Seal of Pennsylvania
The Pennsylvania state seal has two faces: the obverse is most often referred to as the "state seal;" the reverse, or counter-seal, is used less frequently to authenticate documents.
The main face of the seal is identical to the coat of arms, without the horses. The shield displays a sailing ship (carrying state commerce to all parts of the world), a clay-red plough (signifying Pennsylvania's rich natural resources), and three sheaves of wheat (suggesting fertile fields and Pennsylvania's wealth of human thought and action).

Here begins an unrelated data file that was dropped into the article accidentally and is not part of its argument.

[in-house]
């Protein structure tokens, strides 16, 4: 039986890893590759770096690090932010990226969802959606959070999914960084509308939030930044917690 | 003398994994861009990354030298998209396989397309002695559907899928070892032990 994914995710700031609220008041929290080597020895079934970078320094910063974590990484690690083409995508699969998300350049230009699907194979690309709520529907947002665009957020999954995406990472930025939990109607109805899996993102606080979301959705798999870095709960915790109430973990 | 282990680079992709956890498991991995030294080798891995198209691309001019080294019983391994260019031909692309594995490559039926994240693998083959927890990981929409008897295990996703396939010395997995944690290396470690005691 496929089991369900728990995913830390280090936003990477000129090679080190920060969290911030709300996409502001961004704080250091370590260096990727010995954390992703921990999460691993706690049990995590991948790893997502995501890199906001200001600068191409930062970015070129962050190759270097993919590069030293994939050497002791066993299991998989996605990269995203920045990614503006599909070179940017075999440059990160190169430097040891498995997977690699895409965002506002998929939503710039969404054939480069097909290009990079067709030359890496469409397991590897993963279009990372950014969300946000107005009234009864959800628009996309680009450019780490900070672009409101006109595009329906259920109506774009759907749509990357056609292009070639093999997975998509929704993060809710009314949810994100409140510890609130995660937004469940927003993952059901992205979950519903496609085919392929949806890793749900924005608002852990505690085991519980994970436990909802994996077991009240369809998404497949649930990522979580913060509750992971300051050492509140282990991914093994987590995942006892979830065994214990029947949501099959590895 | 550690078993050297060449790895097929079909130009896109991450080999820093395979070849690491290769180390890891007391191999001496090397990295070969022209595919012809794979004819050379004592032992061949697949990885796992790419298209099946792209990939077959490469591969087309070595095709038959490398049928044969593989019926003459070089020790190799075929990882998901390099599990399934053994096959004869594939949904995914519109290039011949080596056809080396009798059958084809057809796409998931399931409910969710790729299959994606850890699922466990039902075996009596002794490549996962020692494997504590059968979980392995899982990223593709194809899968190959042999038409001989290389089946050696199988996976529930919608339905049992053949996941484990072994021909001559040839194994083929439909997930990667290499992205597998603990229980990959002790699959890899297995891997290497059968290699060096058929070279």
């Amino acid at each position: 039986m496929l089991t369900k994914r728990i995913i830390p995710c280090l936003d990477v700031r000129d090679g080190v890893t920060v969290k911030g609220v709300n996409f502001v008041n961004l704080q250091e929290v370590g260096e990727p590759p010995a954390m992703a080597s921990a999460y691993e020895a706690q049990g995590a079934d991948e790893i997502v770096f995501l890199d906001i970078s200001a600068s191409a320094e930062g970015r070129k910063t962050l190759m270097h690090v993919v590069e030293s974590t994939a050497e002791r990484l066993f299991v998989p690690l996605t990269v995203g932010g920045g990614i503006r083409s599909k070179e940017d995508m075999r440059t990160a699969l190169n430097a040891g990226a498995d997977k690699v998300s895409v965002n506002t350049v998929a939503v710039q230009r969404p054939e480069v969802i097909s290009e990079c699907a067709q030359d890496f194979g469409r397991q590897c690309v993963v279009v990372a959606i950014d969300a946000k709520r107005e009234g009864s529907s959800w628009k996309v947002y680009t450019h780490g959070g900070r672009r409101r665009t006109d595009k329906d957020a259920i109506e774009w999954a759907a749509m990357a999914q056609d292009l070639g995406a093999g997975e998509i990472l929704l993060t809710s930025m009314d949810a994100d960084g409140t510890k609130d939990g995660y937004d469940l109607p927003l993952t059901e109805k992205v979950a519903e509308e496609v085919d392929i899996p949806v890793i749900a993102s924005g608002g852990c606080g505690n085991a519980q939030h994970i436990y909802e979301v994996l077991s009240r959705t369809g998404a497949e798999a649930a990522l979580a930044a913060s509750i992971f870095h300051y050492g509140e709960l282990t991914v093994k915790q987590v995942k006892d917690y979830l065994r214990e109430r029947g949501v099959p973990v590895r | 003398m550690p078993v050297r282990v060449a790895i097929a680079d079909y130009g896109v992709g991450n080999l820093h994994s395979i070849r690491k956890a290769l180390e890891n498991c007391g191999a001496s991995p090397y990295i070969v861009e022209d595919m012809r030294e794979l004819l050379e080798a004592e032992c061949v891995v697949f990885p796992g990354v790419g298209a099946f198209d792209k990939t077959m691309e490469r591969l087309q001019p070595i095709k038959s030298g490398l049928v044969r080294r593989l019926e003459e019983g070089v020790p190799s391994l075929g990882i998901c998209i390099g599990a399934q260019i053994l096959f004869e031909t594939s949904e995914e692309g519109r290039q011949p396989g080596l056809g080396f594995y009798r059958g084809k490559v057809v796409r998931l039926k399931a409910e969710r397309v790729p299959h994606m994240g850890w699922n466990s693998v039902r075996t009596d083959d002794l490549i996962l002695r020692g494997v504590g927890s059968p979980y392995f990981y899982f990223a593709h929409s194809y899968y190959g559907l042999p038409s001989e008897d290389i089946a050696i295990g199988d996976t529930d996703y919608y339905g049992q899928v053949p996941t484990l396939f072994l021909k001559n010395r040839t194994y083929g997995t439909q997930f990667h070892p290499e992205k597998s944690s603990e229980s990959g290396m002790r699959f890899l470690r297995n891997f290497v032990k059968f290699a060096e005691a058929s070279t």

To the left of the shield is a stalk of Indian corn; to the right, an olive branch (signifying peace and prosperity). The shield's crest is an eagle; and the design is encircled by the inscription "Seal of the State of Pennsylvania."
The counter-seal portrays liberty vs. tyranny. A woman represents liberty; her left hand holds a wand topped by a liberty cap (a French symbol of liberty), her right hand holds a drawn sword. She is trampling upon Tyranny, represented by a lion. The entire design is encircled by the legend "Both Can't Survive."